head {
title “Groovy in action”
body {
div(width: ‘100’) { p(class: ‘para’) {span: ‘best book ever’}}

Groovy 1.6
After providing a brief overview of Groovy, Guillaume then went on to introduce the key improvements in the recently released Groovy 1.6.

Firstly, it’s faster – both at runtime and at compile time. groovyc tests 3-5 times faster than the 1.5 compiler and with advanced call-site caching techniques, he’s seen 150-460% increases in performance over 1.5 (although obviously your milage will vary).

There are also syntax enhancements with support for multiple variable assignment:
def (a , b) = [1 , 2]

def lat , long
(lat , long) = geocode(‘Paris’)

(a,b) = [b,a]

If there are mismatches in the number of elements, extra elements on the left just aren’t assigned to anything. If there are less elements on the left, nulls are put into the additional values on the right hand side of the assignment operator.

With Groovy 1.6 there is also support for optional returns in if/else and try/catch blocks. So you could write:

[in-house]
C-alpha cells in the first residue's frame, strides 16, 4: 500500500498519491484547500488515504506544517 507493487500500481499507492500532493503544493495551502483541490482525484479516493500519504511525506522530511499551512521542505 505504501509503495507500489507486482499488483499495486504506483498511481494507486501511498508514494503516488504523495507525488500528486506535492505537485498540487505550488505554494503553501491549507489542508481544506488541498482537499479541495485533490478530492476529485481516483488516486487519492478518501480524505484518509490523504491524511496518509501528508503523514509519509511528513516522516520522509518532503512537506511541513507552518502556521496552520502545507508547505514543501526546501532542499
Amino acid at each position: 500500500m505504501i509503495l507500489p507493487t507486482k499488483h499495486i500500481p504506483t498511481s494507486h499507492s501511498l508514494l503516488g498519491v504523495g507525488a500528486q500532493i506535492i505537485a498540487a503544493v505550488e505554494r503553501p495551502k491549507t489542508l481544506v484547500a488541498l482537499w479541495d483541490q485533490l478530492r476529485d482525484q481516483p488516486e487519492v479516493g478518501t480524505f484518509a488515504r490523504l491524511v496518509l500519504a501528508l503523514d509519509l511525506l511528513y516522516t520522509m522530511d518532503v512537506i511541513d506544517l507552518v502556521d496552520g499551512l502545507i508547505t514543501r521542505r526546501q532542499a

def method() {if (true) 1 else 0}

Groovy 1.6 also provides full support for Java 5 annotations. It is the only dynamic language to provide this feature.

Compile time meta-programming
Meta-programming is the ability of a program to modify itself. Groovy 1.6 adds support for Abstract Syntax Tree (AST) transformations, which should allow us to get rid of a lot of boilerplate technical code.  Groovy supports two kinds of transformations: global transformations, and local transformations that are triggered by annotations.

Out of the box, Groovy 1.6 comes with annotations such as @Singleton, @Immutable, @Lazy, @Delegate, @Nawify, @Category and @Mixin. Each saves you from writing a bunch of boiler plate code and allows you to more clearly express the intent of your code. You can also add your own global or local ASTs. It’s a technique you want to use sparingly as it would be easy to introduce hard to track down bugs where certain combinations of annotations introduced errors when they were used together, but it’s a great technique to have and something I’m going to be playing with and writing about more on this blog.

Guillaume also reviewed a number of other enhancements that have been added to Groovy 1.6. We now have Grape – the “Groovy Advanced Packaging System” which helps you to distribute your applications without having to include dependencies. You just declare the dependencies with @Grab and it’ll get them from Maven or Ivy repositories. @Bindable makes it easier to do data binding in swing, and the swing console application can now be run as an applet, has code indent support, script drag and drop and the ability to add jars to the classpath from the IDE.